bud­get is ap­prox­i­mately 4% of the 2018 pro­posed na­tional bud­get and these al­lo­ca­tions to the health sec­tor con­tinue to de­cline. This leaves a huge deficit in gov­ern­ment spend­ing for health and it is no won­der that pub­lic spend­ing has failed to ad­dress ab­nor­mal­i­ties in the sec­tor. Nige­ria has re­lied on donor funds for years and un­for­tu­nately these funds are also steadily dry­ing up. A key el­e­ment of the bud­getary al­lo­ca­tion for health that is greatly chal­lenged is the 1 per­cent of the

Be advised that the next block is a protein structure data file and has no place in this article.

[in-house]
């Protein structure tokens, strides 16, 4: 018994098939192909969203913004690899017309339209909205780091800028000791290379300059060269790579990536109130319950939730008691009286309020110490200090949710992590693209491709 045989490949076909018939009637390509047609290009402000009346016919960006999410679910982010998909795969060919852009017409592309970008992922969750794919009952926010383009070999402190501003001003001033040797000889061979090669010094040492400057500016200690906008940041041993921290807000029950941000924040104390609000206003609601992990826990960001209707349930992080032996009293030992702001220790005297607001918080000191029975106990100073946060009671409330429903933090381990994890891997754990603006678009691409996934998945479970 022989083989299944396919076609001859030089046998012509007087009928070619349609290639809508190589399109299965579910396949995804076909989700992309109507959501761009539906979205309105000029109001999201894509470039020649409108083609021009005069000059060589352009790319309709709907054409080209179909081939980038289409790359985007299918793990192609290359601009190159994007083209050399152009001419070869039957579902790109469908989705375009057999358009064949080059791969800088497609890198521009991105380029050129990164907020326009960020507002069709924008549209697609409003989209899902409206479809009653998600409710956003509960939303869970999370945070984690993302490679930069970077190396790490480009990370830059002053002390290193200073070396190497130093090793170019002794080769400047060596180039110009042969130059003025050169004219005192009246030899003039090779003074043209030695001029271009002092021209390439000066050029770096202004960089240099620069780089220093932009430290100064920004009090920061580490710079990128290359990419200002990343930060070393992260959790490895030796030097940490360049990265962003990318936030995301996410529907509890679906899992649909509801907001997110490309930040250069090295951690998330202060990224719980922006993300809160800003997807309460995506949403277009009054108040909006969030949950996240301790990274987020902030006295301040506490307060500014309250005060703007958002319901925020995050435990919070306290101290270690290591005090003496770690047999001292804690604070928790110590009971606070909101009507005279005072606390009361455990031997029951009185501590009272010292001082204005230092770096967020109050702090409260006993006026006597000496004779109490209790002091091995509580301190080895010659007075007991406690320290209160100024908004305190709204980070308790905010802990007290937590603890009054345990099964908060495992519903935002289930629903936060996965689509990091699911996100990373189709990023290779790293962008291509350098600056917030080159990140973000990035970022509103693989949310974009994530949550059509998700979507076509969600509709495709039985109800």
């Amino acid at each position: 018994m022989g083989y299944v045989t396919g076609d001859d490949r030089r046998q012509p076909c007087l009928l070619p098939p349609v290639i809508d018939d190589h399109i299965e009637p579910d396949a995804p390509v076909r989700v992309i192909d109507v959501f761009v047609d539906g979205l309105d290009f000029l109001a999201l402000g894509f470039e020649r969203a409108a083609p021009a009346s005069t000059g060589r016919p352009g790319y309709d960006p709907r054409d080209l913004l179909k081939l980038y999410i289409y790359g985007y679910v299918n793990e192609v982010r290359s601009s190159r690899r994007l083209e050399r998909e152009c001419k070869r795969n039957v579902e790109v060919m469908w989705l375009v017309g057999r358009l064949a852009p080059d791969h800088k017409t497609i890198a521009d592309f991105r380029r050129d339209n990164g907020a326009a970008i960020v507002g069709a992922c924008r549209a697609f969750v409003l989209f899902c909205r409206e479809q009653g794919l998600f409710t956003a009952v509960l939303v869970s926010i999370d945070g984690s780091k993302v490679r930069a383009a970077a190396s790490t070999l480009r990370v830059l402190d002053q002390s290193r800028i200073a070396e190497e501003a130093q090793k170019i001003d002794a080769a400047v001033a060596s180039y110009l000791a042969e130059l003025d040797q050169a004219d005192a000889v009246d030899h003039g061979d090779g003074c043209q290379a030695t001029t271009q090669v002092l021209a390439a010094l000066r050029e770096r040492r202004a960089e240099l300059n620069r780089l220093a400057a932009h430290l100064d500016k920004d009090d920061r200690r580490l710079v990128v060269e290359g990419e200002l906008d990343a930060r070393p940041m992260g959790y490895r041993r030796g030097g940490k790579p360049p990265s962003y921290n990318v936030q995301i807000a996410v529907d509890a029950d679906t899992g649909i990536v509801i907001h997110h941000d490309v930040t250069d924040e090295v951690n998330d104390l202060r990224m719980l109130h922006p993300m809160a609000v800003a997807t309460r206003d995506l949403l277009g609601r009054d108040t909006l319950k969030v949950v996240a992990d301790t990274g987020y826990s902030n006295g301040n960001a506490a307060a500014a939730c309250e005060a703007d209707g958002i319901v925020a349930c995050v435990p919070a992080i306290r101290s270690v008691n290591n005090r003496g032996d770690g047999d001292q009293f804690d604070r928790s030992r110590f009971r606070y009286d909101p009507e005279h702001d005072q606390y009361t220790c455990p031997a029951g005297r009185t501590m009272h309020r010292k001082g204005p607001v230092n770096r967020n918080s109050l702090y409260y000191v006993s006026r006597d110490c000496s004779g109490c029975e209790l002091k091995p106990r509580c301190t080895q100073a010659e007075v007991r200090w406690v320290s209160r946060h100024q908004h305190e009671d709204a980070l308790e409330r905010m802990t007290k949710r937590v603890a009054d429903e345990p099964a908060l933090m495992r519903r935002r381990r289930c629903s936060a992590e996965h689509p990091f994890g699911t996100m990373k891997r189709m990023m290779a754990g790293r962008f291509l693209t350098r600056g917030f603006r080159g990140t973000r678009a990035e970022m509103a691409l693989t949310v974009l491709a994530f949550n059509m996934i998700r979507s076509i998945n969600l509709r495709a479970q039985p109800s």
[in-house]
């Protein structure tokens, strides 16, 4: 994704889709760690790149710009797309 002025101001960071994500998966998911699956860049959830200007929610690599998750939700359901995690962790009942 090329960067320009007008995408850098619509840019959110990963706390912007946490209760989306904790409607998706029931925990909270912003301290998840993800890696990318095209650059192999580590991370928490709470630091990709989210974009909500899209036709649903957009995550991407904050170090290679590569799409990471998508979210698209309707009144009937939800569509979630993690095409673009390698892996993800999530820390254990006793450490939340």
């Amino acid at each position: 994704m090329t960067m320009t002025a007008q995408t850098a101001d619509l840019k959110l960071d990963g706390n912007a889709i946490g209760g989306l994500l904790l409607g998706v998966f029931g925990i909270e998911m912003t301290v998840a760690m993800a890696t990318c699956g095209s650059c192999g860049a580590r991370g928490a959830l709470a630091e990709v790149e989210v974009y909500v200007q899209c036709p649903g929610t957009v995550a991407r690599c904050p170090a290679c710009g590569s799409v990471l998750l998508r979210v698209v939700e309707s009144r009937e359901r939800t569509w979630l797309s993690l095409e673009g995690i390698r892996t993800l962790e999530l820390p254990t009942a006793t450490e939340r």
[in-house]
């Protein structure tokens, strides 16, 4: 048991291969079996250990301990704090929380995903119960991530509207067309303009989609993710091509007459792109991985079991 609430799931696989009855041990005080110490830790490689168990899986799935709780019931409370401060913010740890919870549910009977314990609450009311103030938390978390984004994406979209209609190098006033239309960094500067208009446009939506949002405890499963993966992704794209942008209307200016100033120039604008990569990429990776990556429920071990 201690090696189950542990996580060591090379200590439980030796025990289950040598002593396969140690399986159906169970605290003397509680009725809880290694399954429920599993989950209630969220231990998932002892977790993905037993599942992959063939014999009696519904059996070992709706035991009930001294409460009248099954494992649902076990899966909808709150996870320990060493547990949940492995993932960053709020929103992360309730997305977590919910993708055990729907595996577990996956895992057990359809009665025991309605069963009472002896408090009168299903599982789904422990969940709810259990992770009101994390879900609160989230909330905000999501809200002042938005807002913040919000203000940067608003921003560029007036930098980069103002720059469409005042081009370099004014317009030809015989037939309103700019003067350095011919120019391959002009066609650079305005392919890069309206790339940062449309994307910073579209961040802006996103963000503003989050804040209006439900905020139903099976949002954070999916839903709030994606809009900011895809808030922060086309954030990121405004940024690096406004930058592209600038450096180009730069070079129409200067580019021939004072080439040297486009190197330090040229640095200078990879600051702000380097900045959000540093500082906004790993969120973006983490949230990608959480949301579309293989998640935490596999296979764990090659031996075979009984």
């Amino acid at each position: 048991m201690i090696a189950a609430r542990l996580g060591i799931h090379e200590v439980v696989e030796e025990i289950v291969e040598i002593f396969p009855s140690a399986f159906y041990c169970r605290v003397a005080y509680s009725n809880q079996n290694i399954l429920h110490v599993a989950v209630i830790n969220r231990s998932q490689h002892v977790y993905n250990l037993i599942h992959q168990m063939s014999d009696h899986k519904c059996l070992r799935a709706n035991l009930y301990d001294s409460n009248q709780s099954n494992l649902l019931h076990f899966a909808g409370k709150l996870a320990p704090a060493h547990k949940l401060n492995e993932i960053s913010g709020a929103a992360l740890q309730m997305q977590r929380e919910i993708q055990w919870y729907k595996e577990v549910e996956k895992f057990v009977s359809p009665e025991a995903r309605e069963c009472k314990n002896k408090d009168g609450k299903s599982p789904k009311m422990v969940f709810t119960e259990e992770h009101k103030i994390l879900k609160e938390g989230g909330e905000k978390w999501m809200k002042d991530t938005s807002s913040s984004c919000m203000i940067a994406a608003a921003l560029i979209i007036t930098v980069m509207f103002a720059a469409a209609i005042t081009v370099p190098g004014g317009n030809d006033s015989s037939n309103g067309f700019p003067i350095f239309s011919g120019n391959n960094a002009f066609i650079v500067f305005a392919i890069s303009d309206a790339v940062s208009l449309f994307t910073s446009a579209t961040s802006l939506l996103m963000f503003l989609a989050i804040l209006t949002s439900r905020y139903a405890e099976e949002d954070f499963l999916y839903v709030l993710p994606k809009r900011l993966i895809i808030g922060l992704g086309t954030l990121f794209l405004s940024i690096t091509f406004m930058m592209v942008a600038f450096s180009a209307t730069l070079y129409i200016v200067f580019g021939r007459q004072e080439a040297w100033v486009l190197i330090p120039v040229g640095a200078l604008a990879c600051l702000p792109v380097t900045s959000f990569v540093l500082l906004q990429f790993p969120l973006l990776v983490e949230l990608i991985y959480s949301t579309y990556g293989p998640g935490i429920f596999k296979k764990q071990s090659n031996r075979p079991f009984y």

Con­sol­i­dated Rev­enue Fund amount­ing to N51.22 bil­lion which has been ear­marked for the Ba­sic Health Care Pro­vi­sion Fund. Mean­while, Cap­i­tal flight due to in­ter­na­tional health travel is five times more than this much needed al­lo­ca­tion. As the Manag­ing Di­rec­tor and Chief Ex­ec­u­tive Of­fi­cer of a Health­care or­ga­ni­za­tion, I have had the op­por­tu­nity to in­ter­act with busi­nesses and in­dus­try lead­ers out­side the health sec­tor. Ev­i­dently, to suc­cess­fully im­pact and im­prove any in­sti­tu­tion, ir­re­spec­tive of the size, - lead­er­ship plays a ma­jor role. The health in­dus­try needs its sec­tor play­ers to tackle and pro­mote that which is ob­tain­able within the coun­try in­stead of seek­ing in­ter­na­tional health travel. Such quick wins will sup­port the pool­ing of funds into the in­dus­try, op­ti­mize the op­por­tu­nity that COVID-19 pre­sented and rem­edy the gen­eral per­cep­tion of the in­dus­try which is sadly very poor. For many po­ten­tial health trav­el­ers, ac­cess to skilled work­force is per­ti­nent. While funds can tackle the per­va­sive lack of in­fra­struc­ture, the in­dus­try play­ers and pri­vate sec­tor can bridge the gap in lack of hu­man re­sources of health work­ers com­pared to their global coun­ter­parts through Pro­fes­sional de­vel­op­ment. This will help lead­ers to re­tool them­selves across the sec­tor. They must be able to com­mu­ni­cate openly, lis­ten to peo­ple and op­er­ate in a more fluid en­vi­ron­ment. Health care teams must be nur­tured and pro­vided with rel­e­vant train­ings to carry out their roles for the good of the pa­tient. In as much as brain drain con­tin­ues to pose a chal­lenge for the sec­tor, the World Health Or­ga­ni­za­tion clas­si­fies Nige­ria among the 44 per­cent of na­tions that have less than one per­cent 10 of physi­ciansper-1,000 pop­u­la­tion as of 2010. It is re­ported that the num­ber of Nigerian trained doc­tors prac­tic­ing in the United States and the United King­dom stood at 2,392 and 1,529, re­spec­tively. In­dus­try lead­ers must cre­ate pro­fes­sional de­vel­op­ment pro­grams that will reat­tract ex­change of knowl­edge with other global coun­ter­parts and of­fer cer­ti­fi­ca­tion op­por­tu­ni­ties for con­tin­u­ous skill and per­sonal growth to limit this brain drain. This will be aligned with bet­ter re­wards and in­cen­tives for pro­fes­sion­als who build skill and ca­pac­ity for growth and in-turn at­tract more con­sumers to their fa­cil­ity. The tech­ni­cal/aca­demic ex­per­tise of a health pro­fes­sional must be matched with pro­fes­sional ex­per­tise which comes from de­vel­op­ing var­i­ous ca­pac­i­ties needed